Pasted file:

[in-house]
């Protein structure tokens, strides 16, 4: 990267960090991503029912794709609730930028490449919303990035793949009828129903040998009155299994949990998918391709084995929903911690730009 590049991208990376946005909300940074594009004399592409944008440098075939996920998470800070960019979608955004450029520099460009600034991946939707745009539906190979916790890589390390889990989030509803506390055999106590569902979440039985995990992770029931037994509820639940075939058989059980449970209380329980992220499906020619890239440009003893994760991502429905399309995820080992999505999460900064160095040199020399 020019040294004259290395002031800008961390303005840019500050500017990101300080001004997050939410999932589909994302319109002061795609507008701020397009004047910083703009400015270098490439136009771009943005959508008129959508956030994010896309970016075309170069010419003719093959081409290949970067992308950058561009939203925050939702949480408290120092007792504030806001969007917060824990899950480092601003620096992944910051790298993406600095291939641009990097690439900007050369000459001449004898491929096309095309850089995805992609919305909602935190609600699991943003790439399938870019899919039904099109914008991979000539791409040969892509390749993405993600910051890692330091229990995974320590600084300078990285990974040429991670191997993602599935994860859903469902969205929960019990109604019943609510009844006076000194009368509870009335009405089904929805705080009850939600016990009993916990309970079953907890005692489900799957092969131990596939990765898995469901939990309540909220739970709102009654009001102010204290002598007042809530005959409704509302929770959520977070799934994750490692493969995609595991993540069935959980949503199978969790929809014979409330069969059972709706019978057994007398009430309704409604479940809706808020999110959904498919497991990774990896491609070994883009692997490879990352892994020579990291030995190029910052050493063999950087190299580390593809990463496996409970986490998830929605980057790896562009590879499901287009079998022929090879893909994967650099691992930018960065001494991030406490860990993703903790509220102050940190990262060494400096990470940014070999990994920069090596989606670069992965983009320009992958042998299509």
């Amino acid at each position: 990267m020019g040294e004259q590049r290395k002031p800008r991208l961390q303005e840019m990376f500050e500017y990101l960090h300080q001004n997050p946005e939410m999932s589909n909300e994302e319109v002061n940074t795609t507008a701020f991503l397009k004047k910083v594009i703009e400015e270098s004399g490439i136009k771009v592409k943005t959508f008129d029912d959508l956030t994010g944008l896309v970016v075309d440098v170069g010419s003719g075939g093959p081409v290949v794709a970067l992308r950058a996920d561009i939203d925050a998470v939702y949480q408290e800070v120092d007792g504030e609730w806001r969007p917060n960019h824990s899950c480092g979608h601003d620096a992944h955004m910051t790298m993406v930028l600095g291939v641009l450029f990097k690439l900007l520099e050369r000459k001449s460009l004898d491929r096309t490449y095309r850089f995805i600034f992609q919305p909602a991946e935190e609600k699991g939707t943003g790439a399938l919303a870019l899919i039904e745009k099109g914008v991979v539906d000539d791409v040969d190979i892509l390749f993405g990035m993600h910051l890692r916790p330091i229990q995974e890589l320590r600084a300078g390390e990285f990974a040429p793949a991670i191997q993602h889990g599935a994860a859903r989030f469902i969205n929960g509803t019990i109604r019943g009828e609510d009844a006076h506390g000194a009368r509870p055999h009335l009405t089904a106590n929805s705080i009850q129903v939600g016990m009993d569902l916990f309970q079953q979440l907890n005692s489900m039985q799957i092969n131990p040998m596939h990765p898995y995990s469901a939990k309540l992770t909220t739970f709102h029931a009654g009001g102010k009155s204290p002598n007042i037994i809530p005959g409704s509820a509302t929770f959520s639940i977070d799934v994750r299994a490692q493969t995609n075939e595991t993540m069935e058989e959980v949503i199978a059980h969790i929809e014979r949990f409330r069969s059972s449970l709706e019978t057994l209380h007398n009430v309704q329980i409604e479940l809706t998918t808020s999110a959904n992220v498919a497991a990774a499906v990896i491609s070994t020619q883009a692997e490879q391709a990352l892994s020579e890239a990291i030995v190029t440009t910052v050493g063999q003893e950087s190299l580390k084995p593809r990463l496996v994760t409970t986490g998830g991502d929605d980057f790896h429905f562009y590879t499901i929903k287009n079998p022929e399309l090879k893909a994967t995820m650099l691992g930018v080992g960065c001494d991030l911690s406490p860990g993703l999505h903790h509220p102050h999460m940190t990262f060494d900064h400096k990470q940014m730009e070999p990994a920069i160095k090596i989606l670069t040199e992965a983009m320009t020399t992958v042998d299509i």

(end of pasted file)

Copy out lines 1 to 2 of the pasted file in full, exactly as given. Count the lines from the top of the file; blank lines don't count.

[in-house]
């Protein structure tokens, strides 16, 4: 990267960090991503029912794709609730930028490449919303990035793949009828129903040998009155299994949990998918391709084995929903911690730009 590049991208990376946005909300940074594009004399592409944008440098075939996920998470800070960019979608955004450029520099460009600034991946939707745009539906190979916790890589390390889990989030509803506390055999106590569902979440039985995990992770029931037994509820639940075939058989059980449970209380329980992220499906020619890239440009003893994760991502429905399309995820080992999505999460900064160095040199020399 020019040294004259290395002031800008961390303005840019500050500017990101300080001004997050939410999932589909994302319109002061795609507008701020397009004047910083703009400015270098490439136009771009943005959508008129959508956030994010896309970016075309170069010419003719093959081409290949970067992308950058561009939203925050939702949480408290120092007792504030806001969007917060824990899950480092601003620096992944910051790298993406600095291939641009990097690439900007050369000459001449004898491929096309095309850089995805992609919305909602935190609600699991943003790439399938870019899919039904099109914008991979000539791409040969892509390749993405993600910051890692330091229990995974320590600084300078990285990974040429991670191997993602599935994860859903469902969205929960019990109604019943609510009844006076000194009368509870009335009405089904929805705080009850939600016990009993916990309970079953907890005692489900799957092969131990596939990765898995469901939990309540909220739970709102009654009001102010204290002598007042809530005959409704509302929770959520977070799934994750490692493969995609595991993540069935959980949503199978969790929809014979409330069969059972709706019978057994007398009430309704409604479940809706808020999110959904498919497991990774990896491609070994883009692997490879990352892994020579990291030995190029910052050493063999950087190299580390593809990463496996409970986490998830929605980057790896562009590879499901287009079998022929090879893909994967650099691992930018960065001494991030406490860990993703903790509220102050940190990262060494400096990470940014070999990994920069090596989606670069992965983009320009992958042998299509």